10-15 Exact Division by Constants

By "exact division," we mean division in which it is known beforehand, somehow, that the remainder is 0. Although this situation is not common, it does arise, for example, when subtracting two pointers in the C language. In C, the result of p - q, where p and q are pointers, is well defined and portable only if p and q point to objects in the same array [H&S, sec. 7.6.2]. If the array element size is s, the object code for the difference p - q computes (p - q)/s.

The material in this section was motivated by [GM, sec. 9].

The method to be given applies to both signed and unsigned exact division, and is based on the following theorem.

Theorem MI. If a and m are relatively prime integers, then there exists an integer a? 1 a?/span> < m, such that



Thus a?/span> is a multiplicative inverse of a, modulo m. There are several ways to prove this theorem; three proofs are given in [NZM, 52]. The proof below requires only a very basic familiarity with congruences.

Proof. We will prove something a little more general than the theorem. If a and m are relatively prime (and hence nonzero), then as x ranges over all m distinct values modulo m, ax takes on all m distinct values modulo m. For example, if a = 3 and m = 8, then as x ranges from 0 to 7, ax = 0, 3, 6, 9, 12, 15, 18, 21 or, reduced modulo 8, ax = 0, 3, 6, 1, 4, 7, 2, 5. Observe that all values from 0 to 7 are present in the last sequence.

To see this in general, assume that it is not true. Then there exist distinct integers that map to the same value when multiplied by a; that is, there exist x and y, with x y (mod m), such that



But then there exists an integer k such that



Because a has no factor in common with m, it must be that x - y is a multiple of m; that is,



This contradicts the hypothesis.

Now, because ax takes on all m distinct values modulo m, as x ranges over the m values, it must take on the value 1 for some x.

The proof shows that there is only one value (modulo m) of x such that ax 1 (mod m)梩hat is, the multiplicative inverse is unique, apart from additive multiples of m. It also shows that there is a unique (modulo m) integer x such that ax b (mod m)where b is any integer.

As an example, consider the case m = 16. Then graphics/10icon159.gifbecause 3?1 = 33 1 (mod 16). We could just as well take graphics/10icon160.gifbecause 3?-5) = -15 1 (mod 16). Similarly, graphics/10icon161.gifbecause (-3)? = -15 1 (mod 16).

These observations are important because they show that the concepts apply to both signed and unsigned numbers. If we are working in the domain of unsigned integers on a 4-bit machine, we take graphics/10icon162.gifIn the domain of signed integers, we take graphics/10icon163.gifBut 11 and -5 have the same representation in two's-complement (because they differ by 16), so the same computer word contents can serve in both domains as the multiplicative inverse.

The theorem applies directly to the problem of division (signed and unsigned) by an odd integer d on a W-bit computer. Because any odd integer is relatively prime to 2W, the theorem says that if d is odd, there exists an integer d?/span> (unique in the range 0 to 2W - 1 or in the range -2W - 1 to 2W - 1 - 1) such that



Hence for any integer n that is a multiple of d,



In other words, n/d can be calculated by multiplying n by d?/span>, and retaining only the rightmost W bits of the product.

If the divisor d is even, let d = do ?2k, where do is odd and k 1. Then, simply shift n right k positions (shifting out 0's), and then multiply by graphics/icon01.gif(the shift could be done after the multiplication as well).

Below is the code for division of n by 7, where n is a multiple of 7. This code gives the correct result whether it is considered to be signed or unsigned division.

li牋?M,0xB6DB6DB7?Mult. inverse, (5*2**32 + 1)/7. 
mul牋 q,M,n牋牋牋牋 q = n/7. 

Computing the Multiplicative Inverse by the Euclidean Algorithm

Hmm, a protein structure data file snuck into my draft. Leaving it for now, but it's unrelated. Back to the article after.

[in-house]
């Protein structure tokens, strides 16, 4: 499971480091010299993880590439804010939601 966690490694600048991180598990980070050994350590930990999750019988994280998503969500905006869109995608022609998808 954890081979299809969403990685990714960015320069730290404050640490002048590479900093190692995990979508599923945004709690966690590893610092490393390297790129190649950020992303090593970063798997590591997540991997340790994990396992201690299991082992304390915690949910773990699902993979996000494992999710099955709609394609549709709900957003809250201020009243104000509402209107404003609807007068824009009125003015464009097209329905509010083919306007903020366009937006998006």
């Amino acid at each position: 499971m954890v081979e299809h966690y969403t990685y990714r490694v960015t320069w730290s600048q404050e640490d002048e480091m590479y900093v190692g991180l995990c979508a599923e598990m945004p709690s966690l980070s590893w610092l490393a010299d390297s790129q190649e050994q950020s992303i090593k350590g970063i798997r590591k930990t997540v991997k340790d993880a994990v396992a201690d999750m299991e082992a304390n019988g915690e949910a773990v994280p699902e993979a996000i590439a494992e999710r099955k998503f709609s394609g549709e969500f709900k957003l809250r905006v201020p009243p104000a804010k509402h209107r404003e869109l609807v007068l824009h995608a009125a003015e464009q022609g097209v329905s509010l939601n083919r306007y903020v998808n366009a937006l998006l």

How can we compute the multiplicative inverse? The standard method is by means of the "extended Euclidean algorithm." This is briefly discussed below as it applies to our problem, and the interested reader is referred to [NZM, 13] and to [Knu2, sec. 4.5.2] for a more complete discussion.

Given an odd divisor d, we wish to solve for x



where, in our application, m = 2W and W is the word size of the machine. This will be accomplished if we can solve for integers x and y (positive, negative, or 0) the equation



Toward this end, first make d positive by adding a sufficient number of multiples of m to it. (d and d + km have the same multiplicative inverse.) Second, write the following equations (in which d, m > 0):



If d = 1, we are done, because (ii) shows that x = 1. Otherwise, compute



Third, multiply Equation (ii) by q and subtract it from (i). This gives



This equation holds because we have simply multiplied one equation by a constant and subtracted it from another. If rem(m - d, d) = 1, we are done; this last equation is the solution and x = - 1 - q.

Repeat this process on the last two equations, obtaining a fourth, and continue until the right-hand side of the equation is 1. The multiplier of d, reduced modulo m, is then the desired inverse of d.

Incidentally, if m - d < d, so that the first quotient is 0, then the third row will be a copy of the first, so that the second quotient will be nonzero. Furthermore, most texts start with the first row being



but in our application m = 2W is not representable in the machine.

The process is best illustrated by an example. Let m = 256 and d = 7. Then the calculation proceeds as follows. To get the third row, note that graphics/10icon172.gif

7(-1) + 256( 1) = 249 
7( 1) + 256( 0) = 7 
7(-36) + 256( 1) = 4 
7( 37) + 256(-1) = 3 
7(-73) + 256( 2) = 1 

Thus, the multiplicative inverse of 7, modulo 256, is -73 or, expressed in the range 0 to 255, is 183. Check: 7?83 = 1281 1 (mod 256).

From the third row on, the integers in the right-hand column are all remainders with respect to the number above it as a divisor (d being the dividend), so they form a sequence of strictly decreasing nonnegative integers. Therefore, the sequence must end in 0 (as the above would if carried one more step). Furthermore, the value just before the 0 must be 1, for the following reason. Suppose the sequence ends in b followed by 0, with b 1. Then, the integer preceding the b must be a multiple of b, let's say k1b, for the next remainder to be 0. The integer preceding k1b must be of the form k1k2b + b, for the next remainder to be b. Continuing up the sequence, every number must be a multiple of b, including the first two (in the positions of the 249 and the 7 in the above example). But this is impossible, because the first two integers are m - d and d, which are relatively prime.